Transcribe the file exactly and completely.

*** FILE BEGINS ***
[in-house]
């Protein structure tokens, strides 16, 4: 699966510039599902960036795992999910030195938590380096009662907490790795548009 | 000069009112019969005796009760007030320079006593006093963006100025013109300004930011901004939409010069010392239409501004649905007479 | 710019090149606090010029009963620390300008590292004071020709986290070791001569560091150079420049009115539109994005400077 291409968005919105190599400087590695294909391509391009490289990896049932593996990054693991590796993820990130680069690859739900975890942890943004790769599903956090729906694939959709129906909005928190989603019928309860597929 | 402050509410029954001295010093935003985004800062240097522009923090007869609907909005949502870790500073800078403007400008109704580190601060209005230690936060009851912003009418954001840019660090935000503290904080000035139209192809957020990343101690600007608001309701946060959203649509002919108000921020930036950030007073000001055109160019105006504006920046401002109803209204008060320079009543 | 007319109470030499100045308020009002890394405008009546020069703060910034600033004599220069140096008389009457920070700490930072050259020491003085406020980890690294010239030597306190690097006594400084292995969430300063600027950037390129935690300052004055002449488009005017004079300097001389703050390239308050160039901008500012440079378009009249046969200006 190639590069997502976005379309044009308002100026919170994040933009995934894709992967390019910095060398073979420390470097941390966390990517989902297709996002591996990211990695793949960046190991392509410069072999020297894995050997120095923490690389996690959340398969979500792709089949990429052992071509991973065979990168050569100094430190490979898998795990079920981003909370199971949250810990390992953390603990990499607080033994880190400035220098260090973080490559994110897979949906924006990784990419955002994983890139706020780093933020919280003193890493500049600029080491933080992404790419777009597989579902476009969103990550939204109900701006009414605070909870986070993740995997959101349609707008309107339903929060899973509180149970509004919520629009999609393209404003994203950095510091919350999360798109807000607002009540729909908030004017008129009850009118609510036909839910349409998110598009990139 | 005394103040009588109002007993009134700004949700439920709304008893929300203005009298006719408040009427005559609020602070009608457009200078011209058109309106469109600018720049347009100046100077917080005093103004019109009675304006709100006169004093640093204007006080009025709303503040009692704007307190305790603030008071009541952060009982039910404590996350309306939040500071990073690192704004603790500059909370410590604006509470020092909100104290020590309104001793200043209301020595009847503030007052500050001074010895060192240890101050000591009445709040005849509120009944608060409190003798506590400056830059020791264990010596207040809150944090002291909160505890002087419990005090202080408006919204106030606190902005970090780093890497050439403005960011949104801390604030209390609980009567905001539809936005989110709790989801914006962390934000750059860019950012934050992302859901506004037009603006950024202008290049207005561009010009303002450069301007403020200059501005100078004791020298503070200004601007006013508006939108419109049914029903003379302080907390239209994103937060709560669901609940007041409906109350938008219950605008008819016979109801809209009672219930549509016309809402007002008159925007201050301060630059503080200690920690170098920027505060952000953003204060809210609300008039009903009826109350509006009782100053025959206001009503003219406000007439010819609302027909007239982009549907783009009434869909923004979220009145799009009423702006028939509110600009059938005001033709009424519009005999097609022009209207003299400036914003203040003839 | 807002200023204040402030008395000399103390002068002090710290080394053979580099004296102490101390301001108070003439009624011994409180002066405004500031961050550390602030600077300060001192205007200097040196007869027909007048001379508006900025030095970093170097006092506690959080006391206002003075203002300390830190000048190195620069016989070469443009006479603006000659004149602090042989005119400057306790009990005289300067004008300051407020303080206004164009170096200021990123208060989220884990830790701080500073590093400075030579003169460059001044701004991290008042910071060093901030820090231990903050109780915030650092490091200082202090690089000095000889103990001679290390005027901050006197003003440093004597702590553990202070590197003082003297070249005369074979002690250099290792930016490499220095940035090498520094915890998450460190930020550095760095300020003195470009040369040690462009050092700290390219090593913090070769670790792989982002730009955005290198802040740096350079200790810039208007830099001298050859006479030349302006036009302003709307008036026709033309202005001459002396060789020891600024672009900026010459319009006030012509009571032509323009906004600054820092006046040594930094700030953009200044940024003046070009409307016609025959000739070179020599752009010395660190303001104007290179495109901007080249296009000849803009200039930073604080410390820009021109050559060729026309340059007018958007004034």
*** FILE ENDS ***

[in-house]
């Protein structure tokens, strides 16, 4: 699966510039599902960036795992999910030195938590380096009662907490790795548009 | 000069009112019969005796009760007030320079006593006093963006100025013109300004930011901004939409010069010392239409501004649905007479 | 710019090149606090010029009963620390300008590292004071020709986290070791001569560091150079420049009115539109994005400077 291409968005919105190599400087590695294909391509391009490289990896049932593996990054693991590796993820990130680069690859739900975890942890943004790769599903956090729906694939959709129906909005928190989603019928309860597929 | 402050509410029954001295010093935003985004800062240097522009923090007869609907909005949502870790500073800078403007400008109704580190601060209005230690936060009851912003009418954001840019660090935000503290904080000035139209192809957020990343101690600007608001309701946060959203649509002919108000921020930036950030007073000001055109160019105006504006920046401002109803209204008060320079009543 | 007319109470030499100045308020009002890394405008009546020069703060910034600033004599220069140096008389009457920070700490930072050259020491003085406020980890690294010239030597306190690097006594400084292995969430300063600027950037390129935690300052004055002449488009005017004079300097001389703050390239308050160039901008500012440079378009009249046969200006 190639590069997502976005379309044009308002100026919170994040933009995934894709992967390019910095060398073979420390470097941390966390990517989902297709996002591996990211990695793949960046190991392509410069072999020297894995050997120095923490690389996690959340398969979500792709089949990429052992071509991973065979990168050569100094430190490979898998795990079920981003909370199971949250810990390992953390603990990499607080033994880190400035220098260090973080490559994110897979949906924006990784990419955002994983890139706020780093933020919280003193890493500049600029080491933080992404790419777009597989579902476009969103990550939204109900701006009414605070909870986070993740995997959101349609707008309107339903929060899973509180149970509004919520629009999609393209404003994203950095510091919350999360798109807000607002009540729909908030004017008129009850009118609510036909839910349409998110598009990139 | 005394103040009588109002007993009134700004949700439920709304008893929300203005009298006719408040009427005559609020602070009608457009200078011209058109309106469109600018720049347009100046100077917080005093103004019109009675304006709100006169004093640093204007006080009025709303503040009692704007307190305790603030008071009541952060009982039910404590996350309306939040500071990073690192704004603790500059909370410590604006509470020092909100104290020590309104001793200043209301020595009847503030007052500050001074010895060192240890101050000591009445709040005849509120009944608060409190003798506590400056830059020791264990010596207040809150944090002291909160505890002087419990005090202080408006919204106030606190902005970090780093890497050439403005960011949104801390604030209390609980009567905001539809936005989110709790989801914006962390934000750059860019950012934050992302859901506004037009603006950024202008290049207005561009010009303002450069301007403020200059501005100078004791020298503070200004601007006013508006939108419109049914029903003379302080907390239209994103937060709560669901609940007041409906109350938008219950605008008819016979109801809209009672219930549509016309809402007002008159925007201050301060630059503080200690920690170098920027505060952000953003204060809210609300008039009903009826109350509006009782100053025959206001009503003219406000007439010819609302027909007239982009549907783009009434869909923004979220009145799009009423702006028939509110600009059938005001033709009424519009005999097609022009209207003299400036914003203040003839 | 807002200023204040402030008395000399103390002068002090710290080394053979580099004296102490101390301001108070003439009624011994409180002066405004500031961050550390602030600077300060001192205007200097040196007869027909007048001379508006900025030095970093170097006092506690959080006391206002003075203002300390830190000048190195620069016989070469443009006479603006000659004149602090042989005119400057306790009990005289300067004008300051407020303080206004164009170096200021990123208060989220884990830790701080500073590093400075030579003169460059001044701004991290008042910071060093901030820090231990903050109780915030650092490091200082202090690089000095000889103990001679290390005027901050006197003003440093004597702590553990202070590197003082003297070249005369074979002690250099290792930016490499220095940035090498520094915890998450460190930020550095760095300020003195470009040369040690462009050092700290390219090593913090070769670790792989982002730009955005290198802040740096350079200790810039208007830099001298050859006479030349302006036009302003709307008036026709033309202005001459002396060789020891600024672009900026010459319009006030012509009571032509323009906004600054820092006046040594930094700030953009200044940024003046070009409307016609025959000739070179020599752009010395660190303001104007290179495109901007080249296009000849803009200039930073604080410390820009021109050559060729026309340059007018958007004034």